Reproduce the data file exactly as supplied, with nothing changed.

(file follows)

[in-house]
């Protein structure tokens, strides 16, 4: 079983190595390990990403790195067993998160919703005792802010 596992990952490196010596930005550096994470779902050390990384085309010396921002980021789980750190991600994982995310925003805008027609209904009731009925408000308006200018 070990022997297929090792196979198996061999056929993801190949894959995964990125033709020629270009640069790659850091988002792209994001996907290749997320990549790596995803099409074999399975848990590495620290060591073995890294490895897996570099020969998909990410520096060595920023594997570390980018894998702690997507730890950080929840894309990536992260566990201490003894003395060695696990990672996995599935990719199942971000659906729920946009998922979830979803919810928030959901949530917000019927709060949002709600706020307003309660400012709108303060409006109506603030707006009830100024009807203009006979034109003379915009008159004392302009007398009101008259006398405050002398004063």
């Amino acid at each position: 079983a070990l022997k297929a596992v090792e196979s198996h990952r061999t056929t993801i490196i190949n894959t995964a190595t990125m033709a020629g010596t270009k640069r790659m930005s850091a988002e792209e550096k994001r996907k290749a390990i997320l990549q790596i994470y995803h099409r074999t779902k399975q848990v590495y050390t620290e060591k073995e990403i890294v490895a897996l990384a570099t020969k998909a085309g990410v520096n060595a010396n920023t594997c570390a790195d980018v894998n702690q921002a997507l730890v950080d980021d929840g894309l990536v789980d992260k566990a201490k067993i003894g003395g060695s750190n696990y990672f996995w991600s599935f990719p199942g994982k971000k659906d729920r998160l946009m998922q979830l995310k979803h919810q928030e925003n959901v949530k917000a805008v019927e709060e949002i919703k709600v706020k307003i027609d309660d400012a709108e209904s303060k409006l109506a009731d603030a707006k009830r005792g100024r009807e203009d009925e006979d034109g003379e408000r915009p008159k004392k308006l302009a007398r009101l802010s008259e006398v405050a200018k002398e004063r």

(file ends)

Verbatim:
[in-house]
């Protein structure tokens, strides 16, 4: 079983190595390990990403790195067993998160919703005792802010 596992990952490196010596930005550096994470779902050390990384085309010396921002980021789980750190991600994982995310925003805008027609209904009731009925408000308006200018 070990022997297929090792196979198996061999056929993801190949894959995964990125033709020629270009640069790659850091988002792209994001996907290749997320990549790596995803099409074999399975848990590495620290060591073995890294490895897996570099020969998909990410520096060595920023594997570390980018894998702690997507730890950080929840894309990536992260566990201490003894003395060695696990990672996995599935990719199942971000659906729920946009998922979830979803919810928030959901949530917000019927709060949002709600706020307003309660400012709108303060409006109506603030707006009830100024009807203009006979034109003379915009008159004392302009007398009101008259006398405050002398004063």
């Amino acid at each position: 079983a070990l022997k297929a596992v090792e196979s198996h990952r061999t056929t993801i490196i190949n894959t995964a190595t990125m033709a020629g010596t270009k640069r790659m930005s850091a988002e792209e550096k994001r996907k290749a390990i997320l990549q790596i994470y995803h099409r074999t779902k399975q848990v590495y050390t620290e060591k073995e990403i890294v490895a897996l990384a570099t020969k998909a085309g990410v520096n060595a010396n920023t594997c570390a790195d980018v894998n702690q921002a997507l730890v950080d980021d929840g894309l990536v789980d992260k566990a201490k067993i003894g003395g060695s750190n696990y990672f996995w991600s599935f990719p199942g994982k971000k659906d729920r998160l946009m998922q979830l995310k979803h919810q928030e925003n959901v949530k917000a805008v019927e709060e949002i919703k709600v706020k307003i027609d309660d400012a709108e209904s303060k409006l109506a009731d603030a707006k009830r005792g100024r009807e203009d009925e006979d034109g003379e408000r915009p008159k004392k308006l302009a007398r009101l802010s008259e006398v405050a200018k002398e004063r």